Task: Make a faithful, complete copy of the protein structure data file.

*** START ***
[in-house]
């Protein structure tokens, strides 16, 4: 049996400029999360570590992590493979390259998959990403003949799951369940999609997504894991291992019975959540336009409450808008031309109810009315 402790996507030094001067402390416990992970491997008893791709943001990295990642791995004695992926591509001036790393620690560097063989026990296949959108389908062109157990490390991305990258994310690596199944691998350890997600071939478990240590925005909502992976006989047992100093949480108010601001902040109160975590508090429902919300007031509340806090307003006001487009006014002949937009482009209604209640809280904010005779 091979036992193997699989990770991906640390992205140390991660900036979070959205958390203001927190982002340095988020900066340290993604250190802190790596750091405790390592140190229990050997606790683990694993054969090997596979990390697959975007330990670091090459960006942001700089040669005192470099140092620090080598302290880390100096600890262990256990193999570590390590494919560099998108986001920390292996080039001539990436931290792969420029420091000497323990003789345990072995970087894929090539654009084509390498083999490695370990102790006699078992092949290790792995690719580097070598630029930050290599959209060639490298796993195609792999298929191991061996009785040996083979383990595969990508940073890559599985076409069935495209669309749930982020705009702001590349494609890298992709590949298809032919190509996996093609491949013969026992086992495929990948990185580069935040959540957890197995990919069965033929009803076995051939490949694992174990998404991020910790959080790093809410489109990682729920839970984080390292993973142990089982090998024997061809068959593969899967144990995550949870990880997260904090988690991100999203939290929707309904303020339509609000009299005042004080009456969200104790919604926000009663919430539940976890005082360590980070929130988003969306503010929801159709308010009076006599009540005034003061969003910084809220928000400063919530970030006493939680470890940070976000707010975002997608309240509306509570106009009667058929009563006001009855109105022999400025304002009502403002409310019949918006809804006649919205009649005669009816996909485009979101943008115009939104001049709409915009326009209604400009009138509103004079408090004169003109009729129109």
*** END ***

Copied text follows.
[in-house]
């Protein structure tokens, strides 16, 4: 049996400029999360570590992590493979390259998959990403003949799951369940999609997504894991291992019975959540336009409450808008031309109810009315 402790996507030094001067402390416990992970491997008893791709943001990295990642791995004695992926591509001036790393620690560097063989026990296949959108389908062109157990490390991305990258994310690596199944691998350890997600071939478990240590925005909502992976006989047992100093949480108010601001902040109160975590508090429902919300007031509340806090307003006001487009006014002949937009482009209604209640809280904010005779 091979036992193997699989990770991906640390992205140390991660900036979070959205958390203001927190982002340095988020900066340290993604250190802190790596750091405790390592140190229990050997606790683990694993054969090997596979990390697959975007330990670091090459960006942001700089040669005192470099140092620090080598302290880390100096600890262990256990193999570590390590494919560099998108986001920390292996080039001539990436931290792969420029420091000497323990003789345990072995970087894929090539654009084509390498083999490695370990102790006699078992092949290790792995690719580097070598630029930050290599959209060639490298796993195609792999298929191991061996009785040996083979383990595969990508940073890559599985076409069935495209669309749930982020705009702001590349494609890298992709590949298809032919190509996996093609491949013969026992086992495929990948990185580069935040959540957890197995990919069965033929009803076995051939490949694992174990998404991020910790959080790093809410489109990682729920839970984080390292993973142990089982090998024997061809068959593969899967144990995550949870990880997260904090988690991100999203939290929707309904303020339509609000009299005042004080009456969200104790919604926000009663919430539940976890005082360590980070929130988003969306503010929801159709308010009076006599009540005034003061969003910084809220928000400063919530970030006493939680470890940070976000707010975002997608309240509306509570106009009667058929009563006001009855109105022999400025304002009502403002409310019949918006809804006649919205009649005669009816996909485009979101943008115009939104001049709409915009326009209604400009009138509103004079408090004169003109009729129109």